More on How the Instrument Works

1. Light Transduction: the CMOS Camera

Computers store all data as binary numbers (zeros and ones). How does the CMOS camera in a cellular telephone or digital camera convert light into numbers? There are several steps.
a) Light impinges on the camera's detector surface. Each absorbed photon kicks an electron away from a silicon atom in the detector, so that an electron/hole pair is formed (a hole is the absence of an electron -- just as a hole in the ground is the absence of rock or soil).

b) Different regions on the detector are sensitive to red, green, and blue light, so the amount of light seen by each region helps establish the color of each portion of the image. In the drawing, a single pixel corresponds to the area covered by one square of each color (red, green, blue, unfiltered). Some cameras have color sensing stacked vertically, avoiding the dead zone for one color where another is being sensed. Typical pixels range from 1.5 μm to 25 μm in width.

Pixel Checkerboard
c) The more light there is, the greater the number of electron/hole pairs.

CMOS Response to Illumination

d) The released electrons and holes are stored in separate parts of each observation region or pixel. The result is that the charge, Q, in each pixel is proportional to light intensity. Any device that stores charge is called a capacitor (with capacitance, C, in Farads). The voltage, V, (electrical potential energy) on a capacitor is proportional to the stored charge. For more up to this point, see Silcon Imaging's website.

Q = ∫i dt =CV

e) An analog-to-digital converter (ADC) generates a number proportional to the amount of charge. "How does the ADC work?" A module on this topic, eventually to be submitted to ASDLib, is under development (November, 2009). In the meantime, here's a link to follow if you're curious.

Analog to digital converter

f) The digitized values for each pixel are read into the computer's memory. At first, the values are stored as three arrays, one each for the red, green, and blue values. This "stack" of colors is then copied into a single array with the three values stuck adjacent to each other RGB(1), RGB(2), ... , RGB(last pixel). This array of pixels is a bitmap or .BMP file. These files require 3 bytes of storage for each pixel, so big images take a lot of memory.

Red(1) Red(2) Red(3)
Green(1) Green(2) Green(3)
Blue(1) Blue(2) Blue(3)
Σ Red+Green+Blue Σ Red+Green+Blue Σ Red+Green+Blue
Total(1) Total(2) Total(3)

g) To save space (and speed up transmission of data over the internet), the file is converted to a compressed format, typically a JPG file. Some information is lost during compression, making this format ill-suited to high precision work. Some cameras allow access to pixel-by-pixel data; in addition to the BMP format, example formats include TIFF and RAW.



2. Software: Converting JPG Files to Intensity Plots

The JPG format is reasonably well described in Wikipedia. The software loads ANY JPG file -- it has no knowledge what is in the image.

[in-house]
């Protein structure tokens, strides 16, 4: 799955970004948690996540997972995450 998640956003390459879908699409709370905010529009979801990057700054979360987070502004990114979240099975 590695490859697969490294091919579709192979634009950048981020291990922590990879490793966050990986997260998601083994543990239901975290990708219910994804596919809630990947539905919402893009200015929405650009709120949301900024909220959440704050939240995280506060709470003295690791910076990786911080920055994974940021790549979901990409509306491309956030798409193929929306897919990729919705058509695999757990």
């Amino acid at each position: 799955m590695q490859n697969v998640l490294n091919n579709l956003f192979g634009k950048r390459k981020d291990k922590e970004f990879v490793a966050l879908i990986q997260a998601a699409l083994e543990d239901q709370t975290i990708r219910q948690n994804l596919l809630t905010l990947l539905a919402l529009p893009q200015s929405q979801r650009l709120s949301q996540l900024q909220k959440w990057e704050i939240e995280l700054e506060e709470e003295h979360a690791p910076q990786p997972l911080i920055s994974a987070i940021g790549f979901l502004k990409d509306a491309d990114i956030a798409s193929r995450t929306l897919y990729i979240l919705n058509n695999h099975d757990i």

After the user identifies the range of pixels that is to be considered a spectrum, the software reads out the Red, Green, and Blue bytes. If only a single row of pixels is selected, one simply reads out R, G, and B, then adds the 3 values to get a sum, construed as total intensity (since the values of the bytes are integers 0 to 255, the highest total intensity possible is 3*255 = 765). If multiple rows are selected, all pixels at the same offset from the blue end of the spectrum are added together. Thus, if one has a spectrum height of 9 pixels, each color runs from 0 to 255 in each pixel, so 0 to 9*255 = 0 to 2295, and total intensity can be as high as 3*2295 = 6895.

The software provides options to plot the intensity from the individual color sensors or for all summed together. The abscissa may be either pixel number (no wavelength attributed to a particular offset from the blue end of the spectrum) or wavelength (calibration as given by selecting reference points in the image and presuming linear dispersion between the two reference points).

3. Software: Converting Intensity to Transmittance and Absorbance

The software has NO capability for stray light or background subtraction! It simply computes, at each wavelength, T = I/I0, and A = -log10 T. If the dispersion (range of wavelengths per pixel) is different for sample and reference images, the software performs linear interpolation to find an approximate intensity between measurements. In all cases "intensity" (the I or I0) is just the number computed for total intensity in step 2 above.

4. Software: Why Moving Data to a Spreadsheet May Be Useful

What if you want to subtract background? What if you don't want to say Itotal = Ired + Igreen + Iblue? What if you have some other manipulation you want to try? The software outputs a .CSV (comma-separated variable) file that can be read by most spreadsheet programs. To avoid making massive, uninterpretable files, it puts out only the data selected from within the JPG (a line of pixels or pixels averaged over some height), listing both pixel number and imputed wavelength.

EnLiST Chemistry Workshop, University of Illinois, 2009